RG Day 10: Cometh The Time
Posted by gauloises1 on June 2, 2010
I didn’t like Robin Soderling very much in the past. I always thought of him as a somewhat grumpy, slightly odd player who couldn’t control his temper and while that’s exactly my flavour, I wasn’t enchanted enough with his game to root for him in earnest. His match against Nadal at last year’s Roland Garros changed that – not just because he blew the tournament wide open, but because he achieved the impossible and played at what seemed like an inconceivably high level for long enough to beat Nadal in his house, and you have to take notice of that. His emotional reaction to the victory, his run to the final and his behaviour throughout made me like him too, and more and more frequently after that I found myself rooting for him. Still, I’ve kept underestimating him ever since. How often have we seen players have one great season and then fade away? After he lost first round in Melbourne, I expected him to keep right on plummeting, unable to sustain whatever magic he’d found in 2009. I think it’s fair to say he hasn’t.
Robin Soderling d. Roger Federer, 36 63 75 64
How fucking impressive was this? I have to come clean and admit that I missed the conclusion of the match after the rain delay; I had to leave work and by the time I got home it was over and the expletive-worthy Eurosport player only archived the first portion of the match. I’m hoping to catch a repeat tomorrow morning, but in the meantime I’m just going to assume that Robin kept on doing what he did in the second and third sets, which is … what he does; powerful serving, big clean hitting, relentless attacking. He’s done it before against Federer – most memorably at last year’s US Open when he came *this* close to seriously unsettling the defending champion – but whether because he executed better, or because clay gives him just a fraction of a second longer to set up, or because the conditions let him impose more when he let fly as he consistently did, or just because it was his day, it worked. It really quite a lot worked.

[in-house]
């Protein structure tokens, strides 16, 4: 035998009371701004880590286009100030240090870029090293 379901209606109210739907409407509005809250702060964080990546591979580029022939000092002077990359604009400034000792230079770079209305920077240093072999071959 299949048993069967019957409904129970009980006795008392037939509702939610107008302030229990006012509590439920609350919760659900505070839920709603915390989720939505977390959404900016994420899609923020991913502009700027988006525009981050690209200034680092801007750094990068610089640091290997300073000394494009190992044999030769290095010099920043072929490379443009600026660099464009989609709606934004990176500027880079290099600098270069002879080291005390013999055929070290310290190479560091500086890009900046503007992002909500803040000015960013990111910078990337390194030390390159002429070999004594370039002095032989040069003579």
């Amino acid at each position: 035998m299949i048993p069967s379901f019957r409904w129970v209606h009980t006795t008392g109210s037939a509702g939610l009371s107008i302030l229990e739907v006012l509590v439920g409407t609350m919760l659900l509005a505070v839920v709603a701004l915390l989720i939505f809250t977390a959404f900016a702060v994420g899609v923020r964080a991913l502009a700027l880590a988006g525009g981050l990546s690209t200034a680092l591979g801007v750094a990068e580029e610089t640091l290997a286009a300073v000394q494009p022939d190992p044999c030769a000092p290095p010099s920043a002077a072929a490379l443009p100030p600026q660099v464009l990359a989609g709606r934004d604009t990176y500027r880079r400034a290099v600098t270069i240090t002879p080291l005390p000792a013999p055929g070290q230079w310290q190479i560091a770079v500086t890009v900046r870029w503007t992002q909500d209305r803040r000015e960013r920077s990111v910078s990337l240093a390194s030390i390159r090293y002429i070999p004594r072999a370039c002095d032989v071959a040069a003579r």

I really don’t need to reiterate the magnitude of what he’s achieved; for the second year in a row, breaking a domination that seemed inevitable, turning history and a head-to-head on its … head. But I do want to say why I think I find it so satisfying, and not just because it’s always great to see an underdog win (or because I now have a cool kind of ‘what’s going to happen?!’ feeling about the next few days of tennis, which is always nice). I think it’s because before Roland Garros 2009, Soderling really seemed to have maxed out, not in terms of what he could achieve, but what he was ever going to achieve. After all, don’t we usually assume that once a player has reached their mid-20s without a really big victory to their name that they won’t ever get there, or that if they do they won’t stay long – that they’re lacking whatever crucial element it takes to truly make an impact? One great tournament, fair enough, but it’s usually rapidly followed by a return to their previous level. Soderling, on the other hand, took a huge step up and then kept going; presented himself as a new man and then sustained that transformation, even I think improving over the past twelve months. He interrupted the Fedal dialogue and has now irrefutably made himself part of the conversation, and it’s great not just because I like him, but because I think every fan out there has one or two players that they’ve always believed was capable of more if they could just get their head on straight, shake those niggling injuries, rise to the occasion, put it all together on the day. And Soderling for me really proves that it is possible, it is always possible, not just to reinvent yourself as a contender but to keep on challenging at the highest level. That’s a magnitude of impressive that I don’t have the words for. And I love seeing it.
All of which is to say … pizza and jelly beans in bed, Robin.
You earned it.